STEPPING OFF THE EDGE: A ROADMAP FOR THE SOUL has a new 2014 edition, linked here. The discussion below refers to the production of the first edition. While easier and accomplished more economically, the second edition was no picnic, either.

by Sandy Nathan

Stepping Off the Edge was my first book. I will never produce a book like this again. See the article below for explanation.


My first book, Stepping Off the Edge: Learning & Living Spiritual Practice, is drop dead gorgeous and top of the line all the way, with exquisitely designed interior and a killer cover. It has won––to my ecstatic surprise––six national awards in major contests.

Furthermore, T. Terry Whalen, in his book, Jumpstart Your Publishing Dreams, reports Bookscan sales through bookstores. (Bookscan US provides continuous measurement and analysis of book sales in and through bookstores.) According to Whalen’s reports (ibid pg 46), the average sale per ISBN in bookstores is 15 books. (Yes, you got that right.) Close to 80% of the books tracked sold less than 99 copies. More than 95 percent sold less than a thousand.

According to this data, Stepping Off the Edge has sold very well compared to titles put out by the majors or anyone else. It’s a success.

So what’s the problem? It cost way too much in time and money to produce. In this Great Recession market place, there’s no reason for a publisher to do an offset print run for a title that may have limited appeal in the market place––and let’s face it, a title about spiritual practice by an unknown author is a long shot. (An offset print run is a traditional publishing run resulting in 500, 1,500, 10,000, or more books being produced. This type of printing is often used by traditional publishers who expect large sales for their books.)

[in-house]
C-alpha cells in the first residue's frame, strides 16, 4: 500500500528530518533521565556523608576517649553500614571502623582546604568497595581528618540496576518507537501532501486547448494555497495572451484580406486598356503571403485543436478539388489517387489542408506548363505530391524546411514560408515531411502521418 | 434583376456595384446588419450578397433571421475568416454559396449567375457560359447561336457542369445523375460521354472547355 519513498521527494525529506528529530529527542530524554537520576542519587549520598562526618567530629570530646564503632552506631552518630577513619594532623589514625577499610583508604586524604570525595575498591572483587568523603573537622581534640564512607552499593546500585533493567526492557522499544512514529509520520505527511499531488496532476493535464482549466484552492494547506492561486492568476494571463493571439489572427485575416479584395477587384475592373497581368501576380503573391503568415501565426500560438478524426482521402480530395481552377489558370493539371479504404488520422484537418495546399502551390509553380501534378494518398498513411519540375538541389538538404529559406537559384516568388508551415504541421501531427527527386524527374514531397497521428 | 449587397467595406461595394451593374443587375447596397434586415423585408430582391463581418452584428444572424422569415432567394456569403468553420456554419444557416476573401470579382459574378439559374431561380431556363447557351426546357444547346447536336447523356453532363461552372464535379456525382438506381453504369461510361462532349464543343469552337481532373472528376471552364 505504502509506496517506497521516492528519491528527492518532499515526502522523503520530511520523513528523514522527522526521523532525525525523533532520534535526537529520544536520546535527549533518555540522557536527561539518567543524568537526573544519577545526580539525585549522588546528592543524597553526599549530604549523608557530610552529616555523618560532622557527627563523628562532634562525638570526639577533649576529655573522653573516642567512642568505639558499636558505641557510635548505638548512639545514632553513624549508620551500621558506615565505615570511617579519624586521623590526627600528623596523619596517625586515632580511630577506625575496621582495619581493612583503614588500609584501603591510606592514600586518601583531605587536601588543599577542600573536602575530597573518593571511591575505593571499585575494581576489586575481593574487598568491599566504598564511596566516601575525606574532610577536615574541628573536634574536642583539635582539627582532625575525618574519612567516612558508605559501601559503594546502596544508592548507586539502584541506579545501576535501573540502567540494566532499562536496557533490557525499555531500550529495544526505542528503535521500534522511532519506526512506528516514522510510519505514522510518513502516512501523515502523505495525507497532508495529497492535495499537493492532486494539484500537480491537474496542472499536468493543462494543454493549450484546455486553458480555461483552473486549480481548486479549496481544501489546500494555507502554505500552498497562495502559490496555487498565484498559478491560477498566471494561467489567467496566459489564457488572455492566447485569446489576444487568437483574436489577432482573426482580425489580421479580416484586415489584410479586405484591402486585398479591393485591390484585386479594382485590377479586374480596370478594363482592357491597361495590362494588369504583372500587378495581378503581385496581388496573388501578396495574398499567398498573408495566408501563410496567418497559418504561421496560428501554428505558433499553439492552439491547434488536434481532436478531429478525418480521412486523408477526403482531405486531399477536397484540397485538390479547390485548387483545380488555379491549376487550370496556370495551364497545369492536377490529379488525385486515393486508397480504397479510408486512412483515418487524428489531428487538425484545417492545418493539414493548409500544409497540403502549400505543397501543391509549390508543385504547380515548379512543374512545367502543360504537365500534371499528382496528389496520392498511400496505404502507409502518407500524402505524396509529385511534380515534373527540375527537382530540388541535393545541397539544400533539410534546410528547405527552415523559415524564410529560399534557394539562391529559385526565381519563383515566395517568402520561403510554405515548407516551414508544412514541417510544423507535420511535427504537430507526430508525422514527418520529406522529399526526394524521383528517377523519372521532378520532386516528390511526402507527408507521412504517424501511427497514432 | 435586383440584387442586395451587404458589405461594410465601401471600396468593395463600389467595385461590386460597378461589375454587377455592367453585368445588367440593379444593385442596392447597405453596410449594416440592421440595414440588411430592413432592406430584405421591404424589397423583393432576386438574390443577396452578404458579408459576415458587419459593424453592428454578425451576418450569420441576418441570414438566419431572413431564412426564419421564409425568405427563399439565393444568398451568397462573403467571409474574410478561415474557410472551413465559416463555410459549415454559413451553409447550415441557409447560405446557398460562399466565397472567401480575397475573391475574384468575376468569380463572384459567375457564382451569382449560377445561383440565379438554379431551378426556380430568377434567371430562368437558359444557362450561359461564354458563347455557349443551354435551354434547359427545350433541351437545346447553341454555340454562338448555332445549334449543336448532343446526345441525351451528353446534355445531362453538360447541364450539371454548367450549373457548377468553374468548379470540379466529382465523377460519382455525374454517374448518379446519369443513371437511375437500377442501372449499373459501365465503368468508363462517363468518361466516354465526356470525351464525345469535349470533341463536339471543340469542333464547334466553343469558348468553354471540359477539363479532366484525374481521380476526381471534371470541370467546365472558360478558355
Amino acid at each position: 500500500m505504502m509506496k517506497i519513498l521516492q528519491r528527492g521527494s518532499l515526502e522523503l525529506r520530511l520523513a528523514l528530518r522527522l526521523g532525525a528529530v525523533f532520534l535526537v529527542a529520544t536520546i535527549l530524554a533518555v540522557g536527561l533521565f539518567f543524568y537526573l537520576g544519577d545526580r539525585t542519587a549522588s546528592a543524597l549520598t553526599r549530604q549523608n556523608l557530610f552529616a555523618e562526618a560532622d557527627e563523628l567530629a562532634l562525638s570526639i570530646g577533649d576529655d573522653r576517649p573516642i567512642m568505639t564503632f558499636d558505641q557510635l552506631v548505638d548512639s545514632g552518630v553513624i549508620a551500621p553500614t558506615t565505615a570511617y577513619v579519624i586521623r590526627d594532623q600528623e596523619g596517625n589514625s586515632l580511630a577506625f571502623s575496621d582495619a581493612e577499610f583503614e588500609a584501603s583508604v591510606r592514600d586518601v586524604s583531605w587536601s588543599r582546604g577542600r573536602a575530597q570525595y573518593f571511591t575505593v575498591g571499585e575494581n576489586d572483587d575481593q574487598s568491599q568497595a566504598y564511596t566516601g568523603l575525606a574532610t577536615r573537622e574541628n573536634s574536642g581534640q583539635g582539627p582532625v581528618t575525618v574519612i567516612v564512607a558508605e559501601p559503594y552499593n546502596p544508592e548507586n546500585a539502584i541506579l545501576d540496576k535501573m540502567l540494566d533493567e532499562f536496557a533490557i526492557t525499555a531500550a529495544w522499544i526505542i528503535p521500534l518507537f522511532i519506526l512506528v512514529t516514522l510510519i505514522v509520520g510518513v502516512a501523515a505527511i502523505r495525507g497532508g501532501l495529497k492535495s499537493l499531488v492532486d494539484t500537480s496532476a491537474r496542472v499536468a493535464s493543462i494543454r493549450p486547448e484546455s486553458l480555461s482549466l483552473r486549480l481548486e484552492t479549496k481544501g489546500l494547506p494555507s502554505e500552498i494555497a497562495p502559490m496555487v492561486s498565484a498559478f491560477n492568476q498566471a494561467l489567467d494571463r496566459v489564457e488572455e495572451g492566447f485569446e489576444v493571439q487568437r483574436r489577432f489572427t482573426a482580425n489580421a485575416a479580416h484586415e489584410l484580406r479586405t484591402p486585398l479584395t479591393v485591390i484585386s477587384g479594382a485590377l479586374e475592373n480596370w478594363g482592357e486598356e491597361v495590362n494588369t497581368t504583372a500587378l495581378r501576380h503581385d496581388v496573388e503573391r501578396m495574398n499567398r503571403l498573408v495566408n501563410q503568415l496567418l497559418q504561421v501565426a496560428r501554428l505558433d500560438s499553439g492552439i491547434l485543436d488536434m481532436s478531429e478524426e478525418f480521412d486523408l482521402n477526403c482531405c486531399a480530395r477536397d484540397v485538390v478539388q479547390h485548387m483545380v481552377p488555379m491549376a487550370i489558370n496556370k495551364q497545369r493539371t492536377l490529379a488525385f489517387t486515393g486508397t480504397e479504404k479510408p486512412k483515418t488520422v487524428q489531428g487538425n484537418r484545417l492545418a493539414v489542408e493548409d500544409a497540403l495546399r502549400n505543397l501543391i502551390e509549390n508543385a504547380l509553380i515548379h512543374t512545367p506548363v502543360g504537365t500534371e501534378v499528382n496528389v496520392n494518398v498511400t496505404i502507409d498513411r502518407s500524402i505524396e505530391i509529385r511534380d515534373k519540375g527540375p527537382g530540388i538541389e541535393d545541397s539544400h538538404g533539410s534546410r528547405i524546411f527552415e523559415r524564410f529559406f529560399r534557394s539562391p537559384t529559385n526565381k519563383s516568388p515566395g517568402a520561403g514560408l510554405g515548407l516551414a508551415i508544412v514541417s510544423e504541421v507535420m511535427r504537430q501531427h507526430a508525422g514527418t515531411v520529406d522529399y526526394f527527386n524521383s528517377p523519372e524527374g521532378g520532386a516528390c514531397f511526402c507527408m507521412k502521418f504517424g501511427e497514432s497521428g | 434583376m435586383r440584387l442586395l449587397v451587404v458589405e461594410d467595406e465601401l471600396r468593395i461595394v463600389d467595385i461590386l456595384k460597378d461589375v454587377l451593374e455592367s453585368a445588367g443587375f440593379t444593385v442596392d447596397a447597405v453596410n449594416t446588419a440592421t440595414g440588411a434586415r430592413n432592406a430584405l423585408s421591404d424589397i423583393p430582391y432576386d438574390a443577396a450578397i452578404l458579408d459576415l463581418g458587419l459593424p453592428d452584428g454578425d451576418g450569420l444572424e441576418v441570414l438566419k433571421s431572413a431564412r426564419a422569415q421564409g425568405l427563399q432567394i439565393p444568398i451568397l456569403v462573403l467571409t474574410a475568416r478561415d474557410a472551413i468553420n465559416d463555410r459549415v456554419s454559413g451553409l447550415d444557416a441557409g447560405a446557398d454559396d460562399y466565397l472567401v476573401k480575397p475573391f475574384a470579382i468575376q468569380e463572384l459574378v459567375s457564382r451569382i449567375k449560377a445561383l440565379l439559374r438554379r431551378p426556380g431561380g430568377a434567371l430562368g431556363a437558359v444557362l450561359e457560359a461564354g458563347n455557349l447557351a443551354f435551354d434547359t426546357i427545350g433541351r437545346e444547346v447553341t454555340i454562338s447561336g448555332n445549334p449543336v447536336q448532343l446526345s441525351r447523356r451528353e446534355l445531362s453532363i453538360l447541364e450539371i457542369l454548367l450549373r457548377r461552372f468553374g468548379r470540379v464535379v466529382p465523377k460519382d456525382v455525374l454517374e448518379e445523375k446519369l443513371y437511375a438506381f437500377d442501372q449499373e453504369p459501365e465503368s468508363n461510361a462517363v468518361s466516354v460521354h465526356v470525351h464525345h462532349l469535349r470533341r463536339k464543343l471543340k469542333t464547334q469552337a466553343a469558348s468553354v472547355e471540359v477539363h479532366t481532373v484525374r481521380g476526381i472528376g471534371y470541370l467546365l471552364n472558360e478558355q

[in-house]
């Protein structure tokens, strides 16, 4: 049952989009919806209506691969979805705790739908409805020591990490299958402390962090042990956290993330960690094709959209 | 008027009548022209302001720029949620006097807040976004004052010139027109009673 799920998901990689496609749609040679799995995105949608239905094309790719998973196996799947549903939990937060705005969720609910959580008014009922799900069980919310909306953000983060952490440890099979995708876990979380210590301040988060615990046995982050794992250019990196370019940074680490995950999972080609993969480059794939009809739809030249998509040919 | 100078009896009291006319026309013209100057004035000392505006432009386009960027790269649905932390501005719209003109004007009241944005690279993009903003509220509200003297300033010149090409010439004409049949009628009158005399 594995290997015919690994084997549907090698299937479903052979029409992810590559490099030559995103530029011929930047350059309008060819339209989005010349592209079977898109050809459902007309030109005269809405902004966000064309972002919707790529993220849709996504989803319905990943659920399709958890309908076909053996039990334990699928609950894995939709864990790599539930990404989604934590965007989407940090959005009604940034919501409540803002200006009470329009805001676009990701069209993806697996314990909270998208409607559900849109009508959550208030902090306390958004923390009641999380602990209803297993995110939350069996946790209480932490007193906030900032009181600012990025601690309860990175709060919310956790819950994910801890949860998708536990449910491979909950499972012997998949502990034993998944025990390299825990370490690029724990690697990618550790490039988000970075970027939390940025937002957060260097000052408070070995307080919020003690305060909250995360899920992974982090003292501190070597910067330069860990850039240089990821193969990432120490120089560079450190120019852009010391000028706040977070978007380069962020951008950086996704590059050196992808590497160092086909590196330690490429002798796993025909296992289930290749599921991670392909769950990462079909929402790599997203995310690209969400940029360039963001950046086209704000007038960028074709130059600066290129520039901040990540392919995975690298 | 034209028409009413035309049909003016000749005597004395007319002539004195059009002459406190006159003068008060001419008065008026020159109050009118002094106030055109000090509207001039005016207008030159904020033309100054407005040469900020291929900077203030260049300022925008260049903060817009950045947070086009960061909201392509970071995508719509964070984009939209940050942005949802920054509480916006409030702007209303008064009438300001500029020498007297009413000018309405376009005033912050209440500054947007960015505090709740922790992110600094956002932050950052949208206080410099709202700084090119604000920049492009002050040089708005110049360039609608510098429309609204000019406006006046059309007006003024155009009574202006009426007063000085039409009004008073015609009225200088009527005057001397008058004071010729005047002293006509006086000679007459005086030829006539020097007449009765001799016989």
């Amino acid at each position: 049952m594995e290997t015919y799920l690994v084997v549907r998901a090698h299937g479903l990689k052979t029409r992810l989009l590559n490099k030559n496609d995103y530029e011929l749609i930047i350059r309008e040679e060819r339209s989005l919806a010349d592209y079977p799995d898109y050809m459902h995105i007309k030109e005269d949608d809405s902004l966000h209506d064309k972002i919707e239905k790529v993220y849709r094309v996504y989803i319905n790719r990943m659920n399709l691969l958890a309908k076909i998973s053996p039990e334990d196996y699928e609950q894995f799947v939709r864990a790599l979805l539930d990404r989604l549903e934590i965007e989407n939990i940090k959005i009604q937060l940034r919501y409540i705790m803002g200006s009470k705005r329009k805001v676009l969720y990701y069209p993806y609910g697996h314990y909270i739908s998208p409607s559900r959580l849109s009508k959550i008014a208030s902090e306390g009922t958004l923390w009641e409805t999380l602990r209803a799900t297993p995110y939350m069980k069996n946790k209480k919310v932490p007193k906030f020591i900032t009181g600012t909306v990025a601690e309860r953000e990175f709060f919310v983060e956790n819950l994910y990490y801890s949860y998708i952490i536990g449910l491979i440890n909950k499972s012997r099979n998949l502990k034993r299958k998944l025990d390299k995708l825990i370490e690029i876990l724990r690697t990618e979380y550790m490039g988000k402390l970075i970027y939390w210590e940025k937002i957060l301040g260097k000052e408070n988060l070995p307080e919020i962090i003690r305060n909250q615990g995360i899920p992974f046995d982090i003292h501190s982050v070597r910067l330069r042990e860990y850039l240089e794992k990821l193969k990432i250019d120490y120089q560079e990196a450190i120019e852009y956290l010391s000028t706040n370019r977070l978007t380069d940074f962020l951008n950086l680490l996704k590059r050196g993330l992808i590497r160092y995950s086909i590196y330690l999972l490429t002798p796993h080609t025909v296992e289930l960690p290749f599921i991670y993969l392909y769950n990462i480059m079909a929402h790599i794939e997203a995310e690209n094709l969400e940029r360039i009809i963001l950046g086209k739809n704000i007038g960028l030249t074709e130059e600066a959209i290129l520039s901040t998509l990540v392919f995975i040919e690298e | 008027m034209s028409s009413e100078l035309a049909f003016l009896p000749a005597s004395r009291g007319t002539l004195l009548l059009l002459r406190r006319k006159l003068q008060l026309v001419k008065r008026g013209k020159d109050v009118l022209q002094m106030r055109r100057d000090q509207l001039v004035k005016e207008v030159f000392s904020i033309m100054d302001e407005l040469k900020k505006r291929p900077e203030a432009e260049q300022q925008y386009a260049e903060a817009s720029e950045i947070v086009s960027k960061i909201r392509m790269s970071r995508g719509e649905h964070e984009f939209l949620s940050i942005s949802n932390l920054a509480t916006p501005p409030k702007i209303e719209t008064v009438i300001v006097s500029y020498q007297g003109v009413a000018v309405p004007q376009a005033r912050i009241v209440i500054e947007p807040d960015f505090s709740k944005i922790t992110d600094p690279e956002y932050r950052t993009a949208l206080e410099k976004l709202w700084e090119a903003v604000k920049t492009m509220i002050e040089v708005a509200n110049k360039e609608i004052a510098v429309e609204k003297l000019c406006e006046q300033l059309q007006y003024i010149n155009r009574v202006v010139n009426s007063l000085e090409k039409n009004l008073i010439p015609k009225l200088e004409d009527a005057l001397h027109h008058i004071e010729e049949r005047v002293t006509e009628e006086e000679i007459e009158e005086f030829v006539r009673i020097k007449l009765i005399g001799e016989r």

A sensible way of producing a book in this market is to use a POD (Print On Demand. With POD production, books are created as they are needed to satisfy sales orders.) publisher like Amazon’s free set up CreateSpace.com or LightningSource, with its distribution capabilities. (Check out the POD printers before committing. Books are available that evaluate them. I like CreateSpace.com.)

Go digital. No successful publisher, small press, or self-publisher can afford to ignore the eMarkets. I’ve got Stepping Off the Edge on Kindle now, and I’m working on the Sony and other eBook distribution. I missed those sales for years.

Get a good production team and stick with it: Don’t change editors, designers, or anyone else midstream. If you do, you open yourself up to multiple charges, production delays, and chaos. Of course, if you haven’t worked with a team before, you won’t know how well you work together. Life is risky.

Do not “do it yourself.” Owners of small presses and self-publishers–– have your books professionally designed even if you’re going to produce them on CreateSpace.com. If you submit an amateurish piece of ugly, poorly formated garbage to CreateSpace.com. or any POD printer, it will come out exactly as submitted. Use professional designers. The Blogroll on my blog for writers, Your Shelf Life has tested professionals on it. It’s on the right hand column, scroll down and check ‘em out for yourself.

What other bloopers did I make with my first book? I’d make sure someone in my LARGE team of editors and proofreaders knew how to spell “acknowledgment”.  (Yep, the word is misspelled in the TOC, section front, and page header. A judge in the Benjamin Franklin Award pointed it out in my feedback form.) Too late to correct if you’ve done a traditional print run.

What else? I’d spend the money saved on book production on marketing & publicity. There’s a slippery shore. People spent money on publicity and often have no tangible results from it. In that case, the smart author will research low cost publicity avenues. The ‘Net, blogs, social networking sites, on and on.

Looking over the whole picture, what I’d do is budget book production carefully and stick to my budgets. I’d firm up my design team and their cost estimates before doing anything.

And I’d acknowledge that writing the book and producing it are only the beginning: The real work in the book world is selling books for a profit.

Sandy Nathan

Sandy Nathan––Before publishing in the Great Recession

 

Sandy Nathan after publishing Stepping off the Edge, ed. 1. Edition 2 wasn't much better.